In tune with GenNext
A unique concert in collaboration with percussionist Taufiq Qureshi and city-based music venture The Sound Space to see 150 students across schools and NGOs jam
Rooted in Persian, Aamad or "entrance" in Indian classical music signifies the first breath, a graceful entrance, before reaching the sam, ie the first strike, in a taal. Tomorrow, the term serves as the name of a concert put together by The Sound Space (TSS) in collaboration with percussionist Taufiq Qureshi, who along with his band Surya and Mumbai Stamp will also perform alongside over 150 students aged above three years.
On a Saturday afternoon, when we drop by a rehearsal in Chowpatty, the excitement is palpable. There's a lot of chatter around costumes, which we later learn have been designed by TSS co-founders Kamakshi and Vishala Khurana, and the practice sessions proceed in batches comprising children from schools and NGOs. The Khurana sisters conduct the rehearsal with infectious energy — no one is bored and even a three-year-old is giving the singing her best shot. When the energy dips for a second, the adults cheekily say, "If Taufiqji plays the djembe like this, no one will attend."
The show has been in the works for six months, and Qureshi readily came on board five months ago. Talking about what the audience can expect to hear, Kamakshi says, "There's a piece by Taufiqji's band Mumbai Stamp [comprising drummers who use waste material as instruments] which has been specially conceived for the show. Even Rhydhun, drawing from his debut album, has been modified according to what the children can do," while Vishala adds, "I think children can do more [on stage] because they don't know what they're doing. They don't really know how tough the raag they're singing is. If that were me, I would be under so much stress."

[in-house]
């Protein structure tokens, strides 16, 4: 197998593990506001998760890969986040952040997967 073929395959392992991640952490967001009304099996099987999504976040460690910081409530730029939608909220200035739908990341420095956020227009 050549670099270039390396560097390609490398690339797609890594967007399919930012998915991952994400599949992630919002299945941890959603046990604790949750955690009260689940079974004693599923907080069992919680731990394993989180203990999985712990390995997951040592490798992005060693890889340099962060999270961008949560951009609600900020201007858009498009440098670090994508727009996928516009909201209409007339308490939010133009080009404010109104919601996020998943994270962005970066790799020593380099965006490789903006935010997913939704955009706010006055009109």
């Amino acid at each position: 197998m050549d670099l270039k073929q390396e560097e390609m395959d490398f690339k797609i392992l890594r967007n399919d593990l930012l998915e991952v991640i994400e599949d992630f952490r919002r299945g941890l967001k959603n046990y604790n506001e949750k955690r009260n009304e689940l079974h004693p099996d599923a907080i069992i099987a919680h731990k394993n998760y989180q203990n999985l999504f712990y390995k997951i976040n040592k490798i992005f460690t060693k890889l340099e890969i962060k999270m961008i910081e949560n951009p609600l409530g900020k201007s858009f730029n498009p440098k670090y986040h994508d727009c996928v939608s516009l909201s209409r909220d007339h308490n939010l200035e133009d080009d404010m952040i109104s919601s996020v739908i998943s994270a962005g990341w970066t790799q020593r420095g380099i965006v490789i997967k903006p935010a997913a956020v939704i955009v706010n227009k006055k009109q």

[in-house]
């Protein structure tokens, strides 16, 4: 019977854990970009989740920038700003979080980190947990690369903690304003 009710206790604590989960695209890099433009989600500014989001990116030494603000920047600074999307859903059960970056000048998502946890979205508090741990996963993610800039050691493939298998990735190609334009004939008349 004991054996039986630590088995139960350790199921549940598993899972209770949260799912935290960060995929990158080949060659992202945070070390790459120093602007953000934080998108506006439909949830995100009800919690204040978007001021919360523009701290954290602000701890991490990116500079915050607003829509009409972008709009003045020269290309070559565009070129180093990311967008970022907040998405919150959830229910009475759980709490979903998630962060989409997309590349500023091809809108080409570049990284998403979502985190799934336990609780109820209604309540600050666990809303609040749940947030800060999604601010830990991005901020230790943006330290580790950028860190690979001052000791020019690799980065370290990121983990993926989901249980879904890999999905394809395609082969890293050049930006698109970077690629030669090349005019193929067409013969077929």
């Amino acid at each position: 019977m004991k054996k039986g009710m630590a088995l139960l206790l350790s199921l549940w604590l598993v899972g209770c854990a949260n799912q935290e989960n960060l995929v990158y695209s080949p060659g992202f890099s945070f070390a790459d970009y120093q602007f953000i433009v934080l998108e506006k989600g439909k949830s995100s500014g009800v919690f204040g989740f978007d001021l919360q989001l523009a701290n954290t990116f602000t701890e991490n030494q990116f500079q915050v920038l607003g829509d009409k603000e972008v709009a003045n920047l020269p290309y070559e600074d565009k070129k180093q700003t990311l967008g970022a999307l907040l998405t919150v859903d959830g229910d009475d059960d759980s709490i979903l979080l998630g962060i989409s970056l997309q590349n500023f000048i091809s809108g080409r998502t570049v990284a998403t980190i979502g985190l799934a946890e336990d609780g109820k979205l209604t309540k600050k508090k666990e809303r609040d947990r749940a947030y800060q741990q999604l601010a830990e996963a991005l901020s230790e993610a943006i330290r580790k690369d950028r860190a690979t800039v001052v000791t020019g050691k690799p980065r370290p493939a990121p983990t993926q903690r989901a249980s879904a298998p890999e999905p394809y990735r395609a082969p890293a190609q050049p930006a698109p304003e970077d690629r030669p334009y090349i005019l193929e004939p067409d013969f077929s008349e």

Qureshi has specially conceptualised and adapted pieces for the concert
Anika Chandra, a 14-year-old student from Dhirubai Ambani International School tells us that she along with her friend Anya have worked on getting five children from the Jai Vakeel School in Parel that caters to intellectually disabled children to join in on a piece at the event. "My mom pushed me to study Indian classical music. It helps me in every aspect of life. I'm having a blast and do not feel like stopping," she says.
Along with his son Shikhar Naad, Qureshi's Indian classical fusion band Surya will also be a part of the concert delivering world percussions coupled with Indian rhythms on the djembe, Hindustani melodies on the sarod, and supported by the keyboard. Happy to see the efforts the kids are putting into the performance, the legendary percussionist says, "I believe that knowledge needs to be shared. I have been imparting the knowledge that my father [Ustad Alla Rakha] has passed on to me, to the GenNext for the past 20 years, be it through rhythm or singing. This knowledge is universal and I want to try and be one with the kids."
Vishala and Kamakshi Khurana teach Indian classical music in a deconstructed form to both, children and adults
So, the concert's title 'AAMAD 2020', here, is also a metaphor. "For the children it's like an entrance into the world of Indian music," says Kamakshi, while Qureshi remarks, "This is the entry of their world into my world. I feel like these two worlds will become one and maybe go a long way."
On February 19, 6.30 pm
At Nehru Centre Auditorium, AB Nair Road, Worli.
Log on to bookmyshow.in
Cost Rs 590 onwards
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